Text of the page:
Londoners and particularly the London press love a good murder.  Hence the popularity of Killing Eve and so many other fictional programs focussed on murder.  One of the juiciest murders in recent history took place in London about a year after I moved here.  In the fall of 2006 Alexander Litvinenko was assassinated on orders from Putin's Kremlin.

Litvinenko was a former Russian spy who had worked for the Russian Security Service (FSB) and specialized in organized crime.  In 2000 he defected and sought asylum in the UK.  He was married (twice) and had three children.  He worked as a bodyguard and provided security services for Boris Berezovsky, a Russian oligarch who was also living in the UK.  Berezovsky was a former mathematician who made a fortune in Russia in the automobile business during the Yeltsin years.  He fled Russia after having crossed swords with Putin who viewed him as a potential rival.

Litvinenko was an outspoken and fearless critic of Putin.  In 2002 he co-authored a book (Blowing Up Russia: Terror from documenting the coup that brought Putin to power in Russia.  This book was published, appropriately enough, by S.P.I. books.  Apartment buildings in Moscow were blown up and civilians were killed to spread terror that led to calls for the imposition of a strong man who could restore order.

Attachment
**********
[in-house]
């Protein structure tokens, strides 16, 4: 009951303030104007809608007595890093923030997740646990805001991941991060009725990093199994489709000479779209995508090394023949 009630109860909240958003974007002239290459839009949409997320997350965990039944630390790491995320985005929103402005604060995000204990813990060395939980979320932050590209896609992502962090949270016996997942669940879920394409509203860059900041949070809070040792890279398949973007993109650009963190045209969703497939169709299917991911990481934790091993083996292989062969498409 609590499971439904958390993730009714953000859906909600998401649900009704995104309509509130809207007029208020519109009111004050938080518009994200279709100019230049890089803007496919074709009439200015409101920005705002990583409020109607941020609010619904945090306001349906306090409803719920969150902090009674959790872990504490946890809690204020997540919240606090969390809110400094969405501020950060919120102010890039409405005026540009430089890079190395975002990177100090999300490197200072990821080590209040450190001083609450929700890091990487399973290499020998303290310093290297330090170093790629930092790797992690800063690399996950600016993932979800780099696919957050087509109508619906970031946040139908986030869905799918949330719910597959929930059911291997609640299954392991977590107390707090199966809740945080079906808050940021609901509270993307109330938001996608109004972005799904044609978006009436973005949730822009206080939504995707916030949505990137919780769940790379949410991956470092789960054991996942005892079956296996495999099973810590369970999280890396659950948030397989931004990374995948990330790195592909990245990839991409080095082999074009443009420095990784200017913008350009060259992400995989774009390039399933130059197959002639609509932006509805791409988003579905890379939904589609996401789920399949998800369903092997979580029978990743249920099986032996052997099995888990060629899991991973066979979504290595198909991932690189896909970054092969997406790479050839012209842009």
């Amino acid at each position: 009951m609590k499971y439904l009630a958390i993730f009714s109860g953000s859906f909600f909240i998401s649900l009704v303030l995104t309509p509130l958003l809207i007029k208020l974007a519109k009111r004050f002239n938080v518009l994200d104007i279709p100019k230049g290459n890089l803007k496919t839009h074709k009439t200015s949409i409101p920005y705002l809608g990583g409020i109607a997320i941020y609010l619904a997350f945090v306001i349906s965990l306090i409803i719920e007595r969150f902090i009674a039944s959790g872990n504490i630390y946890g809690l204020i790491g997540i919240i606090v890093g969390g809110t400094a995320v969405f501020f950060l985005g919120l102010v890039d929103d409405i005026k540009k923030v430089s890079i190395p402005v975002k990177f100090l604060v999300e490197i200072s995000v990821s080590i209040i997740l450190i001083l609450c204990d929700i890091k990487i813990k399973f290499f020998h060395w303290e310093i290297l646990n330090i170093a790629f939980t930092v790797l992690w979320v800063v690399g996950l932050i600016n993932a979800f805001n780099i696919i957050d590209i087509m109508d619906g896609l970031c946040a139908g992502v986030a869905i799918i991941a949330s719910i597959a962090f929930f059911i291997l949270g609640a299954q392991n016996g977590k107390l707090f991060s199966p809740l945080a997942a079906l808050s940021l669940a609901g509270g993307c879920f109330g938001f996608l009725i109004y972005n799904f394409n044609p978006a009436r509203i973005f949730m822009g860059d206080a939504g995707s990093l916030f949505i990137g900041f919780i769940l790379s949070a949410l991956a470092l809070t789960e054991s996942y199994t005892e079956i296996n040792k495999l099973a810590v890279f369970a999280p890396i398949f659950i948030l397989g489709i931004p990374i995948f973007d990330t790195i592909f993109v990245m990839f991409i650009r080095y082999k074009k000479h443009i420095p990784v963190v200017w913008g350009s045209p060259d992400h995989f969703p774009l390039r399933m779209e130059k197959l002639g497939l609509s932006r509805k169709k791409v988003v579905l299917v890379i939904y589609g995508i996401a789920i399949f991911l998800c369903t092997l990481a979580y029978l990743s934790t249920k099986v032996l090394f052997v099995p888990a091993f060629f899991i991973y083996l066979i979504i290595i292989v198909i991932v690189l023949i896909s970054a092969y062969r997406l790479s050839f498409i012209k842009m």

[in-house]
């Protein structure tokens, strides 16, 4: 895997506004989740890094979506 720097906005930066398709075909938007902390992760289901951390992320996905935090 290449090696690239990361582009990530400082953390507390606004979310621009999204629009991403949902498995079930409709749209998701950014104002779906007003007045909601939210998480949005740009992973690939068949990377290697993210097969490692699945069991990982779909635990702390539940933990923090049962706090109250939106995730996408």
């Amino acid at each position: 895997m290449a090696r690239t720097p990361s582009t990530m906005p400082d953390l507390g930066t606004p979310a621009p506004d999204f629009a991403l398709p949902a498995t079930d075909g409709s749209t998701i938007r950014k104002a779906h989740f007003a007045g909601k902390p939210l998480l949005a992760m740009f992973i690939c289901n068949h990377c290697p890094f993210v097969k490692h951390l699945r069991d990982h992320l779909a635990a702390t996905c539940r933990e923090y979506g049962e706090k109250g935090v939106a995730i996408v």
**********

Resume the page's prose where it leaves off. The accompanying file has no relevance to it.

On November 1, 2006 Litvinenko began suffering from what he took to be severe food poisoning.  He had, in fact been poisoned that day by Polonium 210.  Polonium is is an extremely rare and radioactive chemical element that was first discovered by Madame Curie in 1898.  Trace amounts of it are used in the manufacture of smoke detectors.  The only two factories in the world that produce Polonium are in Russia.  The cost of the Polonium that killed Litvinenko has been estimated to have been around 20,000 pounds.  A very expensive poison indeed!

Alexander Litvinenko

Over the course of three weeks Litvinenko's health went into rapid decline.  He lost all his hair.  His body was, in effect, being microwaved from the inside out.  He died on November 23, 2006.  He was buried in a lead lined coffin in Highgate cemetery -- not far from the final resting place of Karl Marx.